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Subject: Re: Pursuing the treasure-bearing dragon to his Welsh lair ...
From: "R.Karl" <[log in to unmask]>
Reply-To:CELTIC-L - The Celtic Culture List.
Date:Fri, 6 Oct 2006 13:05:12 +0100
Content-Type:text/plain
Parts/Attachments:
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Hi again,

and while I'm at it, did't I just say something about dinosaurs being 
off topic and mails to be sent in plain text? I'll make some points on 
both subjects:

Mel Erskine-Richmond wrote:
> (This leaves my hands in font size 14pt Ariel)

It shoul, however, left you computer as plain text only. A further 
reason you will see explained below. But first to your starting sentences:

> If Welsh-descent Celts may share their enthusiasm for dinosaurs,

Of course they may, but, please, on Dinosaur-L, not on Celtic-L. That 
someone of Welsh descent is enthusiastic about dinosaurs does not 
establish a valid connection between dinosaurs and Celtic culture.

 > and to  discuss the possible origins of this interest,

Again, you may do so, but please do so on Dinosaur-L

 > it may
 > be somewhat mind-blowing to examine the collected Ica stones
 > assemblage made by Dr. Javier Cabrera of Ica, Peru.

Why? I had a look at the page you've referenced below and fail to see 
any 'Celtic' connection.

> Cabrera spent over 40 years collecting the stones he held, and
 > reported that he had 11,000 carved stones in his Collection.
 > --- http://www.labyrinthina.com/cabrera2.htm .

So it is claimed. However, one just needs to have a look at some other 
parts of the labyrinthina web site to see the angle where all this is 
coming from. I just quote from http://www.labyrinthina.com/ica.htm: "THE 
ICA STONES OF PERU. An ancient stone library left by a space-faring 
civilization!".
Now, one may think of this what one likes, and if you want to believe in 
spacefaring civilisations fighting dinosaurs on earth and leaving a 
stone library behind as a document to their exploits, so be it. However, 
what I don't see at all is any connection to Celtic culture. So, what is 
it's place on this list?

> Is it likely that such a vast array of stones of such intricate 
> workmanship were all created by him, and for the soul purpose of 
> tricking the archaeological community! Rather an impossible amount of 
> time would go into such prodigious artistic creativity, as should be 
> noted by any independently thinking person whether or not an 
> archaeologist, towards such a beautiful and meticulously designed 
> gallery of art in stone.

So of course it's the stupid, arrogant archaeologists who simply are to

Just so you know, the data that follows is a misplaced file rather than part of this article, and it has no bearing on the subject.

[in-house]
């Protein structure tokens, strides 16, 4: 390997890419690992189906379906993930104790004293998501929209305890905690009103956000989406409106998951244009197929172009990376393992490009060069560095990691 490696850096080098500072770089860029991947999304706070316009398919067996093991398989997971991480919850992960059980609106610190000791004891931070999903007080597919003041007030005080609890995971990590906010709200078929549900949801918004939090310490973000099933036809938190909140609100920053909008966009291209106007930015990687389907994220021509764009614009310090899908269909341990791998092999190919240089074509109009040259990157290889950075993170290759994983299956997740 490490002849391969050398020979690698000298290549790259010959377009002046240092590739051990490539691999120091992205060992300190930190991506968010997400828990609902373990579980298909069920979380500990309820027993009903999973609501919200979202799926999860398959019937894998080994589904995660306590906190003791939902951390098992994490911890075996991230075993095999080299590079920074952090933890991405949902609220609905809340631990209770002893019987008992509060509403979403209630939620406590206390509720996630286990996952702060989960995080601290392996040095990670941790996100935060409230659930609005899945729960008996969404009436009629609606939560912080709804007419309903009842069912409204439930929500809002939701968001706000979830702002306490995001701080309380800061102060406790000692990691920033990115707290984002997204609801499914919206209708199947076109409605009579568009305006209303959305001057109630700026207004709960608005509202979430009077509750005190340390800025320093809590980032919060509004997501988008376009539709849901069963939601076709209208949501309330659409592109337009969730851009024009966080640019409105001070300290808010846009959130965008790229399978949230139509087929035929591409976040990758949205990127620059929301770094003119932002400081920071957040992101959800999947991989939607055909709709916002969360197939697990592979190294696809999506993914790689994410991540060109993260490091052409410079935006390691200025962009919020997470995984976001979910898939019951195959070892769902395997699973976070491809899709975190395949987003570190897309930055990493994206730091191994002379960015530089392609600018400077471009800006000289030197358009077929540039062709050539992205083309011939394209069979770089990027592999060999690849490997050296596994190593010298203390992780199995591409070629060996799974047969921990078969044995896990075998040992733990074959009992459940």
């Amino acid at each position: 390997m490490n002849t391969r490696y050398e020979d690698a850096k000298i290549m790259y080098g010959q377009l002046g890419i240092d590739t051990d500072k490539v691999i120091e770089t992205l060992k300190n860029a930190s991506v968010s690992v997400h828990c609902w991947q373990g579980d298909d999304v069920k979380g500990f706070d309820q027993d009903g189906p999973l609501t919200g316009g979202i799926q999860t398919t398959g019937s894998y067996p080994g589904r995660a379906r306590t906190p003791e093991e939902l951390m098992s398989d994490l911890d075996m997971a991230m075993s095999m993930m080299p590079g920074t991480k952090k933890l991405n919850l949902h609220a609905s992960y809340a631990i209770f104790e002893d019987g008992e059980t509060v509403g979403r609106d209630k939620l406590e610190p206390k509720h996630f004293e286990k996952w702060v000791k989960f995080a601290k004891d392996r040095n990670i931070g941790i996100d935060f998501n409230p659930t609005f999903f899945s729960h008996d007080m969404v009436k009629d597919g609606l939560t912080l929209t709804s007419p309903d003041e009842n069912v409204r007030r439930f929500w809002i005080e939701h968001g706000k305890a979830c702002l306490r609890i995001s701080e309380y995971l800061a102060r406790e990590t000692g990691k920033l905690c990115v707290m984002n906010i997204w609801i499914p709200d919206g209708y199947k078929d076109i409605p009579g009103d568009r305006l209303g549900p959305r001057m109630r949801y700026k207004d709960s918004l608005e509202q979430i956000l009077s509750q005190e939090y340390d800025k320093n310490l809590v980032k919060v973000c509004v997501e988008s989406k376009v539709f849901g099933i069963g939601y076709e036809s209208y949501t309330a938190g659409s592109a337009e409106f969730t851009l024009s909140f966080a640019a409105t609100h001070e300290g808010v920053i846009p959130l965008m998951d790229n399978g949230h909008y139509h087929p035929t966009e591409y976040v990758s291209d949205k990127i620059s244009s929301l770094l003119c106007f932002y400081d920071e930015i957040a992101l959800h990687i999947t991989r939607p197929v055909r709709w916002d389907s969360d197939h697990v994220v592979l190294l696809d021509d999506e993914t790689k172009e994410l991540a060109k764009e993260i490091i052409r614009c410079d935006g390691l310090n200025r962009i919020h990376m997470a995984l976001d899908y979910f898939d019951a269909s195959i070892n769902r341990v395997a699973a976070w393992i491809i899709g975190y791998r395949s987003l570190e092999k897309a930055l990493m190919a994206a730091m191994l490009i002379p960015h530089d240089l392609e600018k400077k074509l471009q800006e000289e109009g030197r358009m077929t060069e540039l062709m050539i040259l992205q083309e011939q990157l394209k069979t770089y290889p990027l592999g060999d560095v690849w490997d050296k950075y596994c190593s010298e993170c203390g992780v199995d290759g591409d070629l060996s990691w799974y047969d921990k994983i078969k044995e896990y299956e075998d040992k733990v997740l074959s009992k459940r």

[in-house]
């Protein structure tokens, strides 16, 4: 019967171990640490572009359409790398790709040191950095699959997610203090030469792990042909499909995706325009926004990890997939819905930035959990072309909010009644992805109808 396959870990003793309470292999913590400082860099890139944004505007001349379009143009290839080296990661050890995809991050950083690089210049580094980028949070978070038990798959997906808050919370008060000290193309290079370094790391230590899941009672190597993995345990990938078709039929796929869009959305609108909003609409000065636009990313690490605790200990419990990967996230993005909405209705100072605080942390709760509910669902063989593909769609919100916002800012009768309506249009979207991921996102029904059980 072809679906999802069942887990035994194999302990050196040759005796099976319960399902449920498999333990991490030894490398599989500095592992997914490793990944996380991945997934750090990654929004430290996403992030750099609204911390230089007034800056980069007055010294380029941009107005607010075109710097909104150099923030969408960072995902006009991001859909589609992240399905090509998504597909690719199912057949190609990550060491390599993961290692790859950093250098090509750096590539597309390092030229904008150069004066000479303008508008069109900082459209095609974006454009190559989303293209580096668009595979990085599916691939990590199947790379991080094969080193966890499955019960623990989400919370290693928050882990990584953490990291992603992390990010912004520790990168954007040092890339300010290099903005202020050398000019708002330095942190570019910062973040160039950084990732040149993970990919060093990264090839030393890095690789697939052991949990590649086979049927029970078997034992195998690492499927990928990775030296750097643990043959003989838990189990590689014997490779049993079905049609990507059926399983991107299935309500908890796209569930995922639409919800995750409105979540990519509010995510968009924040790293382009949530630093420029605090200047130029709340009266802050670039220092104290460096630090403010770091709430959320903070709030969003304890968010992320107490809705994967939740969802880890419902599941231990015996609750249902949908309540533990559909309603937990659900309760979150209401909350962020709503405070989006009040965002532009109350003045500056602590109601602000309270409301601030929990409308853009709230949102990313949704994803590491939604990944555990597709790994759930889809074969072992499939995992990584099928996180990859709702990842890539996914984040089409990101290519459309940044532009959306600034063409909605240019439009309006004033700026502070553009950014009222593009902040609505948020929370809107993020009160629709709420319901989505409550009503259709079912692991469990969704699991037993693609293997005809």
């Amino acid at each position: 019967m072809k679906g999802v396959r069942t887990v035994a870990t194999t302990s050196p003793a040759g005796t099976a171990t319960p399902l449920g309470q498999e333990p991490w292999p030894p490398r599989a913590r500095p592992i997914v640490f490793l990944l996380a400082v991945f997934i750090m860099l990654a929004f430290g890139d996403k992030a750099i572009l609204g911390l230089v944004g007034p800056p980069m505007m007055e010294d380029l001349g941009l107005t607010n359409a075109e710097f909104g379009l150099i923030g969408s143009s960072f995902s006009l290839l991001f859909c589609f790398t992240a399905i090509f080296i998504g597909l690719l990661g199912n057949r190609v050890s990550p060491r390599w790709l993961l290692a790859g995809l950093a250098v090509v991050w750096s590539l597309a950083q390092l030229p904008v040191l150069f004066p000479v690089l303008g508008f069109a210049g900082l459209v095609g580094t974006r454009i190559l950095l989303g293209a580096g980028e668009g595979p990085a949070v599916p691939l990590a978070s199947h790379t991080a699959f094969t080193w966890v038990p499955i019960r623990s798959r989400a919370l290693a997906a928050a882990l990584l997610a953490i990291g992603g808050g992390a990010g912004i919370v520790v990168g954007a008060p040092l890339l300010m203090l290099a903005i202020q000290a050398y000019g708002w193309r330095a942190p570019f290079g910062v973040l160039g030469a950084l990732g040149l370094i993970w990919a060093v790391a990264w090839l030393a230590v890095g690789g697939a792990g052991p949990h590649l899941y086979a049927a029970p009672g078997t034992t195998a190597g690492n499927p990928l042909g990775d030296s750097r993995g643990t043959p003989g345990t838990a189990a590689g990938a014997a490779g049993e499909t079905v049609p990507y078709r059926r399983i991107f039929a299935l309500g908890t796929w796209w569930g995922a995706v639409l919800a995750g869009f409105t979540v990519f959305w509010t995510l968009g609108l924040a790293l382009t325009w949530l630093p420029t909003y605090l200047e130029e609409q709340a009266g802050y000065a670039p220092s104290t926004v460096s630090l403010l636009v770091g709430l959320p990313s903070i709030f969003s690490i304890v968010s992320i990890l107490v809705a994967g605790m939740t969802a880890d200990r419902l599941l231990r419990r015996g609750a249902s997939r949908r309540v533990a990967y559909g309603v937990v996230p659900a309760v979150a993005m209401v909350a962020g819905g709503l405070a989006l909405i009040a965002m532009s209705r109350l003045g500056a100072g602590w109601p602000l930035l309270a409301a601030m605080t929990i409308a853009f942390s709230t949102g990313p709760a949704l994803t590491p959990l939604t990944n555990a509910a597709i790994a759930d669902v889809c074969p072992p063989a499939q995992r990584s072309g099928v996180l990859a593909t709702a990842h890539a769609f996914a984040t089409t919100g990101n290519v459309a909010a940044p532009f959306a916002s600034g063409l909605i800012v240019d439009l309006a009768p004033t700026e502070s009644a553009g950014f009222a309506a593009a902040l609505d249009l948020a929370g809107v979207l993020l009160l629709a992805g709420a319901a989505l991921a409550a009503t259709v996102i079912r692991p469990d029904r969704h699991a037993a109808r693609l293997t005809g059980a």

stubborn and blind to see the plainly obvious, and they are trying to 
repress knowledge of this earth-shattering discoveries because it would 
threaten what?
Now, I've been an archaeologist for about 20 years now, and I actually 
want to find out about the past. I may be dumb, but generally speaking, 
archaeologists are on average rather bright, highly educated people who 
have been trained as scientists, which means that one of their core 
approaches is to question everything, including their own wisdom. That 
all archaeologists on this planet adre simply too stupid to see the 
importance of such a discovery, if it were for real, is extremely unlikely.
That leaves us only with the alternative option that there is a huge 
archaeological world conspiracy, that tries to hide the real past, 
probably for some sinister reason. If you are a fan of conspiracy 
theories, you may well believe in that, even though I fail to see what 
this archaeological world conspiracy would have as a motive to do this. 
And that leaves aside that I can't really imagine a conspiracy that 
successfully keeps well many thousands of professional and even more 
semi-professional members so tightly in line that in the 200 years that 
archaeology now exists, not a single whistleblower has made it into the 
press.

Now, that's all fine by me if you want to believe any of that, but still 
I don't see any connection to Celtic culture. Perhaps you'd care to 
explain the connection to us?

> I really don't want to talk about maths, but to draw your attention to 
> the Celtic-like design work within the craftsmanship. 

Now, this is something I can much better deal with. Perhaps you might 
point out, with examples and ideally with references to respectable 
literature, where you see Celtic-like design on these stones, because I 
see none of that. There's no spiral patterns, no interlace, no other 
patterns that are commonly to be found in Celtic art. The way the 
figures are carved on the stone isn't reminiscent of any Celtic art that 
I have ever seen either, other than in the sense that they are vaguely 
human looking figures, and vaguely human looking figures (which,